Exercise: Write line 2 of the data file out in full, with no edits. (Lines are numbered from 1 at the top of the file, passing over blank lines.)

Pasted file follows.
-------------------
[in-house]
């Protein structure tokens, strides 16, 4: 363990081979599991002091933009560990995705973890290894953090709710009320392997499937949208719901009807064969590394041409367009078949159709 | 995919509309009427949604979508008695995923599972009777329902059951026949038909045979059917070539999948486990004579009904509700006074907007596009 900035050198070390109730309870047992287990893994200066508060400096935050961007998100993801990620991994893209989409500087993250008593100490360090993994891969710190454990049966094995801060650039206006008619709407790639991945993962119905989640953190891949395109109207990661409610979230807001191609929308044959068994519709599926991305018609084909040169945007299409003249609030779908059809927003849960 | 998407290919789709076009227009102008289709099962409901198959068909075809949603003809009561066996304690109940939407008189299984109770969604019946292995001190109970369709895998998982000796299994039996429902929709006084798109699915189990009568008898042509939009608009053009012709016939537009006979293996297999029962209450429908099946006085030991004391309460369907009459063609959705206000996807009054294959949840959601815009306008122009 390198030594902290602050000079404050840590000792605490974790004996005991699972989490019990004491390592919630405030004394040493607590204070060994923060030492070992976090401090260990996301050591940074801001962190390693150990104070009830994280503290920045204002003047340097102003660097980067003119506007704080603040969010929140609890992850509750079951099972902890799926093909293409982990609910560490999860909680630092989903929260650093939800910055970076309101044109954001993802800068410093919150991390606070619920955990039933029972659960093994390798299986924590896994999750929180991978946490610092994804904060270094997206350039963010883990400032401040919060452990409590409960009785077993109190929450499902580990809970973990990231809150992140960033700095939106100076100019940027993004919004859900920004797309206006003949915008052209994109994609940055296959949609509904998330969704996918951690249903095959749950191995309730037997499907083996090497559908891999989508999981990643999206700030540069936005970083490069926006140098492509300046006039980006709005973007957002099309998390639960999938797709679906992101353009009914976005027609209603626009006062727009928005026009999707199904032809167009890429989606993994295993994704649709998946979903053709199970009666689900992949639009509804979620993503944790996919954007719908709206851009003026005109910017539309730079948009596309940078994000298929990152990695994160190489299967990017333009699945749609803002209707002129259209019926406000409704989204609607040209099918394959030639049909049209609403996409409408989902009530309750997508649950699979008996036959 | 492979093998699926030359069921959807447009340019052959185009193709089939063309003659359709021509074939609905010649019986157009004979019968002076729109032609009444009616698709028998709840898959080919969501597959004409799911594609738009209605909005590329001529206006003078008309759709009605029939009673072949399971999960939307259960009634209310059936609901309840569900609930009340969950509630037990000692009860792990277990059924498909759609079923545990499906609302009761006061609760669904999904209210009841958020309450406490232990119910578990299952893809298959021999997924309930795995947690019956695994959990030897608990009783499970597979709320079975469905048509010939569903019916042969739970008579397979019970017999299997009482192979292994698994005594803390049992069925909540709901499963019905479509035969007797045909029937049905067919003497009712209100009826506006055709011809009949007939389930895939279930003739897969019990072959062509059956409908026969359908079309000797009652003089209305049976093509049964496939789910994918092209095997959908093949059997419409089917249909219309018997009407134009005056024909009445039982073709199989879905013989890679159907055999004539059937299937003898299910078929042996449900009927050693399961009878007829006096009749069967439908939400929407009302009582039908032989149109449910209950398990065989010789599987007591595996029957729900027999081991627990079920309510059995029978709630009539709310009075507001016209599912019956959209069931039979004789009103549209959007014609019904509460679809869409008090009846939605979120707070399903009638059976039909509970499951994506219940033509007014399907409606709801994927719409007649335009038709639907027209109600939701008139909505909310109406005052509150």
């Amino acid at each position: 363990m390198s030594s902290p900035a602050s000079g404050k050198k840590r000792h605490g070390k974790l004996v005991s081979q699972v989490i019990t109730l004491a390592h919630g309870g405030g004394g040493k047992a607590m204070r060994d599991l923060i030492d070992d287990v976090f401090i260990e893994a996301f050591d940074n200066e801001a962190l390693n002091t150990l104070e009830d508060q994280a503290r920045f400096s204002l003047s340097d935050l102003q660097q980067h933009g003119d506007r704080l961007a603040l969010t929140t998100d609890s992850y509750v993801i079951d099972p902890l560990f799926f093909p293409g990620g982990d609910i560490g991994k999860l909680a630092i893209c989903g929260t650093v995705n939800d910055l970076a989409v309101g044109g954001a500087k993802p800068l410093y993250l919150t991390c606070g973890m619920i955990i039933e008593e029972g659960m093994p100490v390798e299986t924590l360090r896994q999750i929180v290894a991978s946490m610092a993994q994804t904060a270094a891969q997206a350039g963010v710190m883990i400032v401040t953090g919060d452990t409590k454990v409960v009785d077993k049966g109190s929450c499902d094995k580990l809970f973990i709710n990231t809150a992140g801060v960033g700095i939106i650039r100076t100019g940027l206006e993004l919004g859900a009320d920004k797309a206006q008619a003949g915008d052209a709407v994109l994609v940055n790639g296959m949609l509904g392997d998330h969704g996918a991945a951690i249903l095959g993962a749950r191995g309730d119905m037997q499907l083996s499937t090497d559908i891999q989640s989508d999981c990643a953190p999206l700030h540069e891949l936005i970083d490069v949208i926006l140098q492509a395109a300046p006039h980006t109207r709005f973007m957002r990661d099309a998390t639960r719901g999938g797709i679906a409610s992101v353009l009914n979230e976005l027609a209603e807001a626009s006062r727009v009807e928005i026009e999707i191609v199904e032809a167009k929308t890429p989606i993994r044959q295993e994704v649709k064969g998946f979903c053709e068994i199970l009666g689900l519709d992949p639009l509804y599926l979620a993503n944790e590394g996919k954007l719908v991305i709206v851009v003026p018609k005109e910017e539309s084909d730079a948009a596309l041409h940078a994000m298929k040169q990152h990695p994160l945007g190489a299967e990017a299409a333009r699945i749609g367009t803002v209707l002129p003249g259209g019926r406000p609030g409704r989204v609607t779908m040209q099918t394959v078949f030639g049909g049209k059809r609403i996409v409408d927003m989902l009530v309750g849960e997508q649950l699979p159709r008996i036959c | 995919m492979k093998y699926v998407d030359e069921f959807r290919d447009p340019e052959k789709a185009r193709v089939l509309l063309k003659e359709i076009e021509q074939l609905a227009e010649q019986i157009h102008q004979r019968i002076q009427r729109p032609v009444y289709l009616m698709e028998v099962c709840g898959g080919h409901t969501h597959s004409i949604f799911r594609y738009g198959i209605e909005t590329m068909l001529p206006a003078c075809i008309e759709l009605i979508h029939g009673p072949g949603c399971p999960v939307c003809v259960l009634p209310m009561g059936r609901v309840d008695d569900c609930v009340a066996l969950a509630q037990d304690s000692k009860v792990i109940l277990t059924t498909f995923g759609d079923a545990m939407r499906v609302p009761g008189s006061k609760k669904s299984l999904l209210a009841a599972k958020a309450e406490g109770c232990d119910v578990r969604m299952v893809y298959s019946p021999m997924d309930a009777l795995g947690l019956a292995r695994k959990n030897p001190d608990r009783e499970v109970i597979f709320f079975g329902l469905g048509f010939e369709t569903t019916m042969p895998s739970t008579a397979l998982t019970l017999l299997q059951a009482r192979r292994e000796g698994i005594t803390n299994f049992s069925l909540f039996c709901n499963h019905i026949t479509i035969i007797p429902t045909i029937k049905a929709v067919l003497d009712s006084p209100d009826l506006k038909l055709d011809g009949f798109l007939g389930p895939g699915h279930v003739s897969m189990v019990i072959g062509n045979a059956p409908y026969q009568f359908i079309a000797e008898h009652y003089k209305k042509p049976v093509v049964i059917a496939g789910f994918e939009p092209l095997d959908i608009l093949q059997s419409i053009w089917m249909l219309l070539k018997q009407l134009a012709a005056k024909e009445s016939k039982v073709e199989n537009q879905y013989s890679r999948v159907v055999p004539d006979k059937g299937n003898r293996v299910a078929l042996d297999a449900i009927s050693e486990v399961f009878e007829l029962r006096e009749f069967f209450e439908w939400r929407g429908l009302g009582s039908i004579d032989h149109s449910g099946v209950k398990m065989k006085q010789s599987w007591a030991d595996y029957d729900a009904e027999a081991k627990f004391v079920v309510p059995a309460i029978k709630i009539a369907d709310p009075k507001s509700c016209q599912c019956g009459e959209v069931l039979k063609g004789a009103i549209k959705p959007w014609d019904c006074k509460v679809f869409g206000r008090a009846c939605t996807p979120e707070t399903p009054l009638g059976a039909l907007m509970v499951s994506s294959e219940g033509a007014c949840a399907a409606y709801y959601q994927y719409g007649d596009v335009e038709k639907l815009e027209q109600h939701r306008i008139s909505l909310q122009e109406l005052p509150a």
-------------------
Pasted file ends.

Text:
């Protein structure tokens, strides 16, 4: 363990081979599991002091933009560990995705973890290894953090709710009320392997499937949208719901009807064969590394041409367009078949159709 | 995919509309009427949604979508008695995923599972009777329902059951026949038909045979059917070539999948486990004579009904509700006074907007596009 900035050198070390109730309870047992287990893994200066508060400096935050961007998100993801990620991994893209989409500087993250008593100490360090993994891969710190454990049966094995801060650039206006008619709407790639991945993962119905989640953190891949395109109207990661409610979230807001191609929308044959068994519709599926991305018609084909040169945007299409003249609030779908059809927003849960 | 998407290919789709076009227009102008289709099962409901198959068909075809949603003809009561066996304690109940939407008189299984109770969604019946292995001190109970369709895998998982000796299994039996429902929709006084798109699915189990009568008898042509939009608009053009012709016939537009006979293996297999029962209450429908099946006085030991004391309460369907009459063609959705206000996807009054294959949840959601815009306008122009 390198030594902290602050000079404050840590000792605490974790004996005991699972989490019990004491390592919630405030004394040493607590204070060994923060030492070992976090401090260990996301050591940074801001962190390693150990104070009830994280503290920045204002003047340097102003660097980067003119506007704080603040969010929140609890992850509750079951099972902890799926093909293409982990609910560490999860909680630092989903929260650093939800910055970076309101044109954001993802800068410093919150991390606070619920955990039933029972659960093994390798299986924590896994999750929180991978946490610092994804904060270094997206350039963010883990400032401040919060452990409590409960009785077993109190929450499902580990809970973990990231809150992140960033700095939106100076100019940027993004919004859900920004797309206006003949915008052209994109994609940055296959949609509904998330969704996918951690249903095959749950191995309730037997499907083996090497559908891999989508999981990643999206700030540069936005970083490069926006140098492509300046006039980006709005973007957002099309998390639960999938797709679906992101353009009914976005027609209603626009006062727009928005026009999707199904032809167009890429989606993994295993994704649709998946979903053709199970009666689900992949639009509804979620993503944790996919954007719908709206851009003026005109910017539309730079948009596309940078994000298929990152990695994160190489299967990017333009699945749609803002209707002129259209019926406000409704989204609607040209099918394959030639049909049209609403996409409408989902009530309750997508649950699979008996036959 | 492979093998699926030359069921959807447009340019052959185009193709089939063309003659359709021509074939609905010649019986157009004979019968002076729109032609009444009616698709028998709840898959080919969501597959004409799911594609738009209605909005590329001529206006003078008309759709009605029939009673072949399971999960939307259960009634209310059936609901309840569900609930009340969950509630037990000692009860792990277990059924498909759609079923545990499906609302009761006061609760669904999904209210009841958020309450406490232990119910578990299952893809298959021999997924309930795995947690019956695994959990030897608990009783499970597979709320079975469905048509010939569903019916042969739970008579397979019970017999299997009482192979292994698994005594803390049992069925909540709901499963019905479509035969007797045909029937049905067919003497009712209100009826506006055709011809009949007939389930895939279930003739897969019990072959062509059956409908026969359908079309000797009652003089209305049976093509049964496939789910994918092209095997959908093949059997419409089917249909219309018997009407134009005056024909009445039982073709199989879905013989890679159907055999004539059937299937003898299910078929042996449900009927050693399961009878007829006096009749069967439908939400929407009302009582039908032989149109449910209950398990065989010789599987007591595996029957729900027999081991627990079920309510059995029978709630009539709310009075507001016209599912019956959209069931039979004789009103549209959007014609019904509460679809869409008090009846939605979120707070399903009638059976039909509970499951994506219940033509007014399907409606709801994927719409007649335009038709639907027209109600939701008139909505909310109406005052509150």